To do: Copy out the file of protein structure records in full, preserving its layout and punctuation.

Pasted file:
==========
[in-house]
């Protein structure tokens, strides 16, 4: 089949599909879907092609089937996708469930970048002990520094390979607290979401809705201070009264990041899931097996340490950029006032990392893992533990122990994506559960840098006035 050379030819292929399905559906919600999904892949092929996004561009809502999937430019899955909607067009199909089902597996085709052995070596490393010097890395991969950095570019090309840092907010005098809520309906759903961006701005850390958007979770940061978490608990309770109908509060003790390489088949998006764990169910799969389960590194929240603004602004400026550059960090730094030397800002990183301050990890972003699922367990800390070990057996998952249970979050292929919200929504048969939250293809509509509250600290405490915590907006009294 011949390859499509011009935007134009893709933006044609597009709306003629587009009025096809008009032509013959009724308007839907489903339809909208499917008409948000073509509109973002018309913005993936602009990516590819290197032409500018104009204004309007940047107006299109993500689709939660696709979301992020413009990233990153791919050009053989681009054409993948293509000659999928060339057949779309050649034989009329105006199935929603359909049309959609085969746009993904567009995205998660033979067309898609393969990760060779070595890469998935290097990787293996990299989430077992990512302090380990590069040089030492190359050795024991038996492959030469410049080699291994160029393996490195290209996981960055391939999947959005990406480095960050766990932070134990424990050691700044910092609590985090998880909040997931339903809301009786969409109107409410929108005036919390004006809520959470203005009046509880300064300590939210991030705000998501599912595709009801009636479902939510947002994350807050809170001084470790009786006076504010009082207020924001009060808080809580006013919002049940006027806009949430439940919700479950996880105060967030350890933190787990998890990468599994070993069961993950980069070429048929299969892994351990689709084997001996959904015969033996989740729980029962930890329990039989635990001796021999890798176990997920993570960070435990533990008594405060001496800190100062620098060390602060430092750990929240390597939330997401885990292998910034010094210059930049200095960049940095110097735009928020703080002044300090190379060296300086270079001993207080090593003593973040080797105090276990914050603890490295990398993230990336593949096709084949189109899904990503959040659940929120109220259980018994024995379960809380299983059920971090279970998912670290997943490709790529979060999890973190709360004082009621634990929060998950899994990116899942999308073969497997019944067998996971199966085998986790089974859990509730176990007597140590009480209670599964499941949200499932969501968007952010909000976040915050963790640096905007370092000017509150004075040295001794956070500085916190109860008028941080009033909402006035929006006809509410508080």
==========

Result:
[in-house]
């Protein structure tokens, strides 16, 4: 089949599909879907092609089937996708469930970048002990520094390979607290979401809705201070009264990041899931097996340490950029006032990392893992533990122990994506559960840098006035 050379030819292929399905559906919600999904892949092929996004561009809502999937430019899955909607067009199909089902597996085709052995070596490393010097890395991969950095570019090309840092907010005098809520309906759903961006701005850390958007979770940061978490608990309770109908509060003790390489088949998006764990169910799969389960590194929240603004602004400026550059960090730094030397800002990183301050990890972003699922367990800390070990057996998952249970979050292929919200929504048969939250293809509509509250600290405490915590907006009294 011949390859499509011009935007134009893709933006044609597009709306003629587009009025096809008009032509013959009724308007839907489903339809909208499917008409948000073509509109973002018309913005993936602009990516590819290197032409500018104009204004309007940047107006299109993500689709939660696709979301992020413009990233990153791919050009053989681009054409993948293509000659999928060339057949779309050649034989009329105006199935929603359909049309959609085969746009993904567009995205998660033979067309898609393969990760060779070595890469998935290097990787293996990299989430077992990512302090380990590069040089030492190359050795024991038996492959030469410049080699291994160029393996490195290209996981960055391939999947959005990406480095960050766990932070134990424990050691700044910092609590985090998880909040997931339903809301009786969409109107409410929108005036919390004006809520959470203005009046509880300064300590939210991030705000998501599912595709009801009636479902939510947002994350807050809170001084470790009786006076504010009082207020924001009060808080809580006013919002049940006027806009949430439940919700479950996880105060967030350890933190787990998890990468599994070993069961993950980069070429048929299969892994351990689709084997001996959904015969033996989740729980029962930890329990039989635990001796021999890798176990997920993570960070435990533990008594405060001496800190100062620098060390602060430092750990929240390597939330997401885990292998910034010094210059930049200095960049940095110097735009928020703080002044300090190379060296300086270079001993207080090593003593973040080797105090276990914050603890490295990398993230990336593949096709084949189109899904990503959040659940929120109220259980018994024995379960809380299983059920971090279970998912670290997943490709790529979060999890973190709360004082009621634990929060998950899994990116899942999308073969497997019944067998996971199966085998986790089974859990509730176990007597140590009480209670599964499941949200499932969501968007952010909000976040915050963790640096905007370092000017509150004075040295001794956070500085916190109860008028941080009033909402006035929006006809509410508080």